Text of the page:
Clinton: I Left Iowa to Hang With ‘My Good Friend Jon Bon Jovi’

January 28, 2016

Democratic presidential candidate Hillary Clinton said during an interview aired Thursday that she left Iowa days before the state's caucuses to attend a fundraiser in Philadelphia with musician Jon Bon Jovi, who Clinton described as a good friend of hers.

The fundraiser was held at Franklin Square Capital Partners, a $17 billion investment firm, and Bon Jovi performed for those present who pledged $1,000 to Clinton's campaign and hosts who gathered up to $27,000.

Clinton has faced scrutiny for attending the event, with critics saying she chose to raise money with the financial industry rather than campaign with Iowans just before they are set to pick their nominee.

Clinton's main primary challenger, Sen. Bernie Sanders (I., Vt.), lambasted her for being too close to large financial firms, arguing it is a further indication that she shares corporate and Wall Street interests.

Speaking to CNN's Wolf Blitzer on Thursday, Clinton defended her decision to attend the fundraiser.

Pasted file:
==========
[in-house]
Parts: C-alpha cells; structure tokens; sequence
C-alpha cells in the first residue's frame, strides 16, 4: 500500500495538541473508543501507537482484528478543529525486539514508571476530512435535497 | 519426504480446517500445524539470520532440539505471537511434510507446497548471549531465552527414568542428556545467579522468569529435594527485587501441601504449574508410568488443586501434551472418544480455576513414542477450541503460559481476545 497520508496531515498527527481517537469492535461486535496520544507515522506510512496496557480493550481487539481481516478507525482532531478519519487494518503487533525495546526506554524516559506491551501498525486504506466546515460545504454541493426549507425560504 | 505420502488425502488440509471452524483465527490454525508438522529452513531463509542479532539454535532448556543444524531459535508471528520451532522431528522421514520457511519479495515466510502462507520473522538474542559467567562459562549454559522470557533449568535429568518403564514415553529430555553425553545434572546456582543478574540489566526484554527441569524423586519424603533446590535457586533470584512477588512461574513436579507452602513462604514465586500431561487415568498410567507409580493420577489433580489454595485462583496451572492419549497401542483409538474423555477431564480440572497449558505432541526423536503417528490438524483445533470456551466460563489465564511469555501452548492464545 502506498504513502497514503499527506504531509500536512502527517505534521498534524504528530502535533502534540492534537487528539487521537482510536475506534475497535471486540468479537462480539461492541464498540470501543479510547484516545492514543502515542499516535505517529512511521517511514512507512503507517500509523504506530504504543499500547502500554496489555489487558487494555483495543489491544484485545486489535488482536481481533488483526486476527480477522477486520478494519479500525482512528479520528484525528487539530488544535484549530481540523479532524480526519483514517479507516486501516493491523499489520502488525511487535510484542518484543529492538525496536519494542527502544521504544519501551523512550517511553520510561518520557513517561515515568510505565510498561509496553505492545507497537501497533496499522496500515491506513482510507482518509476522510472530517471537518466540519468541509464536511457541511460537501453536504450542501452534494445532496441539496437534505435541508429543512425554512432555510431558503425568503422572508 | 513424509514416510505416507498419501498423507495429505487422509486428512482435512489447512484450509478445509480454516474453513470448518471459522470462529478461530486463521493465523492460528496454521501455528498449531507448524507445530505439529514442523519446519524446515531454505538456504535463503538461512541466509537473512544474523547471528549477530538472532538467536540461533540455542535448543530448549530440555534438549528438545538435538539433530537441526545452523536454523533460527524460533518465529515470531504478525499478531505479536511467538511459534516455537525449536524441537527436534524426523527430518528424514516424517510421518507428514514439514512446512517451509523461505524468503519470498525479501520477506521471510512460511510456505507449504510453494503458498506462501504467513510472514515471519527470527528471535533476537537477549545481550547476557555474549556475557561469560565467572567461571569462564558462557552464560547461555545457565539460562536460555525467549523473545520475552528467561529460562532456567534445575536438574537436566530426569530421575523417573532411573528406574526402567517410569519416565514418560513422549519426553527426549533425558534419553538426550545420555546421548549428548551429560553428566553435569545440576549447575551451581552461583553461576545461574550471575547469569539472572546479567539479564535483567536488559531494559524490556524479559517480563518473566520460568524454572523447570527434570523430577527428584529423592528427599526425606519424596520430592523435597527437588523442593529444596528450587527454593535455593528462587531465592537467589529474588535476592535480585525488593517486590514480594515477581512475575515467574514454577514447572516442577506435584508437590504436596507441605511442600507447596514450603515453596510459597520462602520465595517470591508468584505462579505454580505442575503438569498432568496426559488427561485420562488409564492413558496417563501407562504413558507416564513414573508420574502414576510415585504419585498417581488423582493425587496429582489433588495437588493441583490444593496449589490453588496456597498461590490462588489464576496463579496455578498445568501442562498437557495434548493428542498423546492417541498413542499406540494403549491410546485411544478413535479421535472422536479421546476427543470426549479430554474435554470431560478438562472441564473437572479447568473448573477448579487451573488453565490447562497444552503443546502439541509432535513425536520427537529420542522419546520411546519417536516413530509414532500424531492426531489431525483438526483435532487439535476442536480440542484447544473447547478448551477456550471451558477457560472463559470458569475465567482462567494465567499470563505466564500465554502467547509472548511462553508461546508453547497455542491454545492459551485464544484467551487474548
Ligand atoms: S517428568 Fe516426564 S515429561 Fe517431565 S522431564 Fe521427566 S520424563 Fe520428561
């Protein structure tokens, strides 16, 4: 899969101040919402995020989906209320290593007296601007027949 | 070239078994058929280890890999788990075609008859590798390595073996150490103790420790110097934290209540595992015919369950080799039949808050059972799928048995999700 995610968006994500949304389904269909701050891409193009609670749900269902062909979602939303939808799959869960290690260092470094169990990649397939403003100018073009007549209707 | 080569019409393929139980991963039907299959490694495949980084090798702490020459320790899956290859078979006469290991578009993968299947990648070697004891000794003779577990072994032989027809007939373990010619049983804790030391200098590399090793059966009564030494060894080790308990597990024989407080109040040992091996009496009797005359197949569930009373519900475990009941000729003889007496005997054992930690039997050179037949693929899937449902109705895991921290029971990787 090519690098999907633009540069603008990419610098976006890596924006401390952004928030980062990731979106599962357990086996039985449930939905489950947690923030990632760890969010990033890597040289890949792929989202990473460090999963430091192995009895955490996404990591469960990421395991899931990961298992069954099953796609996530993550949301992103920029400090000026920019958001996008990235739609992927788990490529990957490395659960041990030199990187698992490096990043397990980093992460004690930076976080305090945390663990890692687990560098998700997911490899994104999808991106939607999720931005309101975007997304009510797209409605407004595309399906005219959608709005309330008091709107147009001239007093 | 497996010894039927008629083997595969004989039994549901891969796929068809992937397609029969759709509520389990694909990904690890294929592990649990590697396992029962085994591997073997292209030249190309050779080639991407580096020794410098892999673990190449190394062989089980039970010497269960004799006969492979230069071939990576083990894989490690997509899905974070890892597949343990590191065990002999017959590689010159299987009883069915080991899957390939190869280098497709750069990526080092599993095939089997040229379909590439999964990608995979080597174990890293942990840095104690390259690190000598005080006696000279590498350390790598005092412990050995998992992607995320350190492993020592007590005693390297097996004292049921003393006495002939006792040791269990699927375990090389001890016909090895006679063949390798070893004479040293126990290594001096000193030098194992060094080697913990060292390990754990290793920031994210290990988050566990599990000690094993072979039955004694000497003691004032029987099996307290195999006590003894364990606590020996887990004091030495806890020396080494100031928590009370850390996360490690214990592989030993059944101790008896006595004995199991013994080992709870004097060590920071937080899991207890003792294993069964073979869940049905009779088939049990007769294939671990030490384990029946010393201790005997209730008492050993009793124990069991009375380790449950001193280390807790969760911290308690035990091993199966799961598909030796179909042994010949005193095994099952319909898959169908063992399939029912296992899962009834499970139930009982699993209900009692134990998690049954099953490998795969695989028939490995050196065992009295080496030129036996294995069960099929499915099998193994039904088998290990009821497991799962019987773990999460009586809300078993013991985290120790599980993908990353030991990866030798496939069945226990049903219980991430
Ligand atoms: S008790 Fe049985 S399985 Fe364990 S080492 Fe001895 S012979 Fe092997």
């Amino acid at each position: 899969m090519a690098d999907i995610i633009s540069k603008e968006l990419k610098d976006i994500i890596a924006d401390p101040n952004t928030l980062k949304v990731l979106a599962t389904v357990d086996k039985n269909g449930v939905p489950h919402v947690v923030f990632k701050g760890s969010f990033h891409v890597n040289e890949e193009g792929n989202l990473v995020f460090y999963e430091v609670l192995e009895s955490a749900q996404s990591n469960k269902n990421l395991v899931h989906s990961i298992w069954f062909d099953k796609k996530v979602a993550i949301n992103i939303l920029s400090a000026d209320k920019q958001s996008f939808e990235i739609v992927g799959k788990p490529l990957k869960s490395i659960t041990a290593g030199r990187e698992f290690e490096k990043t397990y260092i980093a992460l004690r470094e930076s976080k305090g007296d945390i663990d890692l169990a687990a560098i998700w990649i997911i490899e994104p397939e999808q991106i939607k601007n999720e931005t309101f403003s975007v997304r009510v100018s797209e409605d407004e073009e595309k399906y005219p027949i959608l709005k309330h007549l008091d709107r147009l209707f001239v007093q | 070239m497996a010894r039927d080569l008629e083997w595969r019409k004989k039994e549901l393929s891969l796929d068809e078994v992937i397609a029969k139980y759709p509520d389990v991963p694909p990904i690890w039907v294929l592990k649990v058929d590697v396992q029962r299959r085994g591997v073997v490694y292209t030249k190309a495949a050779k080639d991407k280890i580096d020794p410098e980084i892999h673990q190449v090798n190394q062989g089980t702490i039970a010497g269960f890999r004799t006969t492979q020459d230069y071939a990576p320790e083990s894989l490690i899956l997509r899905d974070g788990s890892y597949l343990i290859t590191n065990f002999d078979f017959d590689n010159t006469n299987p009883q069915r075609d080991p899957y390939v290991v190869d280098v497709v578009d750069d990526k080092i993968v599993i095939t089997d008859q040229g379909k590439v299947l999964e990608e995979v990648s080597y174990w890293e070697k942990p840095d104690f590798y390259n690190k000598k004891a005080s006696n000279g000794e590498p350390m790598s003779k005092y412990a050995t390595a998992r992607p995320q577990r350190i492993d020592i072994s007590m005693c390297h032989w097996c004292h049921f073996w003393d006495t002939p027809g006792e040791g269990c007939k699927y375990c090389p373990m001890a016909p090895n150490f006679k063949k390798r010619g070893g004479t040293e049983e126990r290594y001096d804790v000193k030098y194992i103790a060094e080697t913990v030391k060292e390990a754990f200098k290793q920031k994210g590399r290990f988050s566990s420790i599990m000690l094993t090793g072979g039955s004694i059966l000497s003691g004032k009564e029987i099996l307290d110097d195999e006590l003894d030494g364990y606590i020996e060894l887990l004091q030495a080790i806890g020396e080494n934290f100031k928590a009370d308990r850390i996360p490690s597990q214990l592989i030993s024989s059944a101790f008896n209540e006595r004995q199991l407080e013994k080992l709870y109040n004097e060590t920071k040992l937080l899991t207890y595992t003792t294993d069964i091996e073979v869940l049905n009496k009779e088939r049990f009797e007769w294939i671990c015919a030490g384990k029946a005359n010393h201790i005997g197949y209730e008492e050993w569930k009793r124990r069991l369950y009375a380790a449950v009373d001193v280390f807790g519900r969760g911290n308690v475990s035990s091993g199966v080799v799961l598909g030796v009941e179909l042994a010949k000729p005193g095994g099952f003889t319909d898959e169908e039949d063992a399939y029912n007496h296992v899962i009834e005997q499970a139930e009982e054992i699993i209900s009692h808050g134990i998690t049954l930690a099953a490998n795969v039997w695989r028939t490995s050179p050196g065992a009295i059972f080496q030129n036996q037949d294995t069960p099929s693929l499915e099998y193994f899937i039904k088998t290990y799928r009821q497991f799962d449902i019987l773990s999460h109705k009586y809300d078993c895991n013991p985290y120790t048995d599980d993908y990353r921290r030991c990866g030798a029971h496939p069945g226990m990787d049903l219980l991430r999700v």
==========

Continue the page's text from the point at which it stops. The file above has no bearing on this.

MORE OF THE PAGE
"Look, I was in Iowa yesterday, all week," Clinton told Blitzer. "I'm back In Iowa right now. I'll be in Iowa through the caucus. I went to Philadelphia for two things: Some of my supporters, including my good friend Jon Bon Jovi, had a fundraiser for me, and I had a long-standing meeting scheduled with fifty African American faith leaders from across our nation."

Clinton described the latter meeting as "wonderful" and a wide-ranging conversation on several issues like criminal justice reform and how to ensure equal rights.

The former secretary of state has recently come under fire for taking large sums of money in speaking fees from financial firms, many of which have links to Wall Street.

A recent New York Times article detailed how Bill and Hillary Clinton accumulated $125,000,000 in speaking fees since the first couple left the White House, and the Democratic frontrunner took in an average of $250,000 per speech, including $675,000 from Wall Street's Goldman Sachs for three speeches.

Sanders, a self-declared socialist, has launched attack ads against Clinton in an effort to show that she is too close to Wall Street while he has promised to break up the country's largest banks and restore the Glass-Steagall barrier between investment and commercial banking.

Clinton has also said she will go after the financial industry with stricter regulations, but Sanders has called her assertions insincere and hypocritical.

Clinton was in White Plains, New York for another fundraiser Thursday morning and has since returned to Iowa.